Your business does not have to die with you.
You worked hard.
You built your own business.
It took planning.
It took love.
It took persevering.
Looking back, you see success.
Looking forward, you want to leave a legacy.
How do you do this?
According to a recent grbj.com article titled “Estate planning for small businesses,” estate planning is a must.
What specifically do you need?
Having a last will gives you control over who gets your assets when you die.
Without a last will, your assets will be divided according to the laws of your state.
This includes your business.
If this is done, the business you built may be ripped apart and die with you.
A Living Trust.
A living trust is in some ways very similar to a last will.
It allows you to distribute assets held in the trust according to your wishes, however, it does so without probate.
You read that correctly.
Unlike a last will, the trust distributes assets titled to it outside of probate proceedings.
Keeping assets from probate will help keep your affairs private.
A trust can also make passing business assets more efficient for everyone involved.
A General Durable Power of Attorney (Financial).
Should you become incapacitated, you will want your business to carry on.
Having a general (i.e., broad in its authority) durable (i.e., continues to be effective when you are incapacitated) power of attorney, allows you to designate a trusted individual to act on your behalf financially.
This includes paying bills, managing finances, and even tending to business matters.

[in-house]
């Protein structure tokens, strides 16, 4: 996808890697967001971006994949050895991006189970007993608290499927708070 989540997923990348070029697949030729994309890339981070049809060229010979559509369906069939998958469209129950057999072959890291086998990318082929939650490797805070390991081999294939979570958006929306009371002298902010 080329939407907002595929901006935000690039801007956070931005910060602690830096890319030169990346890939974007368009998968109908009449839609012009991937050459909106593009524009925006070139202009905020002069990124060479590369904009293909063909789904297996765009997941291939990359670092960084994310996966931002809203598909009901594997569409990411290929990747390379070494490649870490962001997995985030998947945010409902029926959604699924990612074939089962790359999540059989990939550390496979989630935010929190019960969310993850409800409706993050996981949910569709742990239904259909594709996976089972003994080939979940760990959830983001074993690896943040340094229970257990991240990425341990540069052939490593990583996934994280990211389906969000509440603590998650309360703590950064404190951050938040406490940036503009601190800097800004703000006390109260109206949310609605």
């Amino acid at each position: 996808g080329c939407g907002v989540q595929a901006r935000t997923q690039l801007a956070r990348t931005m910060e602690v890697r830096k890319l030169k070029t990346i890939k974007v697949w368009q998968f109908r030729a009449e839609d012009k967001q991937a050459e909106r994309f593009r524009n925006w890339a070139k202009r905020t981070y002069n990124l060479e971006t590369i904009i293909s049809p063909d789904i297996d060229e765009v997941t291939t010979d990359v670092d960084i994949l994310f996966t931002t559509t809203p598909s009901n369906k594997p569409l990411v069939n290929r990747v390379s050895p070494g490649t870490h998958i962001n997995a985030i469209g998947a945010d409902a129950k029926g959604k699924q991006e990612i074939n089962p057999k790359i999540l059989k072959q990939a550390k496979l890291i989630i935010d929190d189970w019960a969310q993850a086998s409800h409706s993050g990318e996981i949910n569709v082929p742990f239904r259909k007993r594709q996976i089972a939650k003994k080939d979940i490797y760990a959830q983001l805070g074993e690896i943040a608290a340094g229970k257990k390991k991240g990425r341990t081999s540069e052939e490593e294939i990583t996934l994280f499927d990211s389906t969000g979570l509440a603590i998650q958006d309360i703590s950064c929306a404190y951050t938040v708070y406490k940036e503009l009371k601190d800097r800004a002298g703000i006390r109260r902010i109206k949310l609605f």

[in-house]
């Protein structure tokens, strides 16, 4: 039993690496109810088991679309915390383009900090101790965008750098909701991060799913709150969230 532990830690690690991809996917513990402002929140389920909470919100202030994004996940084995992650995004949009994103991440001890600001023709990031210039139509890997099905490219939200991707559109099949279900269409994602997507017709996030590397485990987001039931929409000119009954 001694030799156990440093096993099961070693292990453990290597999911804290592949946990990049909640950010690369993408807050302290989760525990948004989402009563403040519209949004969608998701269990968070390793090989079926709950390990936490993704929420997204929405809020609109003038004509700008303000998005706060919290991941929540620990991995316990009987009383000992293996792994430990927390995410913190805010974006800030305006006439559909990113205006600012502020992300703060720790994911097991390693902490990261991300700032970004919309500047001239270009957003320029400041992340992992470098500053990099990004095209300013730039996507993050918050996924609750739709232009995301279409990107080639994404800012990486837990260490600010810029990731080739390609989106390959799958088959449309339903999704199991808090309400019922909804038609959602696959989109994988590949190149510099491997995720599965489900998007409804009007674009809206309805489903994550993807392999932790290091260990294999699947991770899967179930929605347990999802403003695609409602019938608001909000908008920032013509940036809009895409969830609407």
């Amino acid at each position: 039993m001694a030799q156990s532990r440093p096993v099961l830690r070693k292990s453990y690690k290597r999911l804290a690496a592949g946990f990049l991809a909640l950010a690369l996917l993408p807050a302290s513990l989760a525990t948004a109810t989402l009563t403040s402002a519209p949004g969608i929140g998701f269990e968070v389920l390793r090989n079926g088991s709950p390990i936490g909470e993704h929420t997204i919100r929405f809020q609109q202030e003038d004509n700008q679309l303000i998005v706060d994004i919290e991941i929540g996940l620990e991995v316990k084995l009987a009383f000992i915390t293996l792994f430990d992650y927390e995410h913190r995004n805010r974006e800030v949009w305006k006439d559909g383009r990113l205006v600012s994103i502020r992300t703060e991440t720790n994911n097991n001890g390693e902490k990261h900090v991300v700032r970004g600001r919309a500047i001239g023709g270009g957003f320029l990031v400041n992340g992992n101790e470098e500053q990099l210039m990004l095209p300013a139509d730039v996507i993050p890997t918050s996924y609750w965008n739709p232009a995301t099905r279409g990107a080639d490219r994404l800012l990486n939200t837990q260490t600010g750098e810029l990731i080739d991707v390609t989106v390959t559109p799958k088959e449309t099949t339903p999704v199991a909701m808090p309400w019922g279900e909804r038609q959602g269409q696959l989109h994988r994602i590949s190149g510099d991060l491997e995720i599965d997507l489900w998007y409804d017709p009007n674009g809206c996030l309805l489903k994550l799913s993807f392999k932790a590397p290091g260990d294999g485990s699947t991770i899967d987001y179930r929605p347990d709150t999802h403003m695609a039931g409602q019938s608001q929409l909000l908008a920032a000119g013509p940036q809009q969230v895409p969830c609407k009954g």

A Succession Plan.
Your business will not transfer itself.
You will need to create a plan for succession.
Who do you want to take over the business when you die?
Will it be one person or more than one?
Will it be a family member or an employee?
Will it be left as an inheritance or will it need to be purchased from you?
Do you want to sell it to a stranger?
Whatever you choose, it will require careful consideration.
A Buy-Sell Agreement.
Do you own the business with another person or other people?
A buy-sell agreement may be best.
This arranges for your ownership to be purchased by the other owner should you die or become disabled.
It expresses how to determine the value of your interest and how the money is to be paid to your family.
Without this, your interest will pass to your family.
If you do not want your family to have this responsibility later, be sure to have a buy-sell agreement now.
The right type of life insurance.
If you own a business, you really should have life insurance.
It may take some time for your business to sell.
The money can tied them over during this time.
If your family is keeping the business, the life insurance policy can help cover expenses and payroll during the transfer of leadership.
The money could also buy-out the shares of the other owners should this be the goal.
Do not attempt this alone.
Work with an experienced estate planning to ensure you have the best plan in place for your business and your loved ones.
Reference: grbj.com (Grand Rapids Business Journal) (July 19, 2019) “Estate planning for small businesses”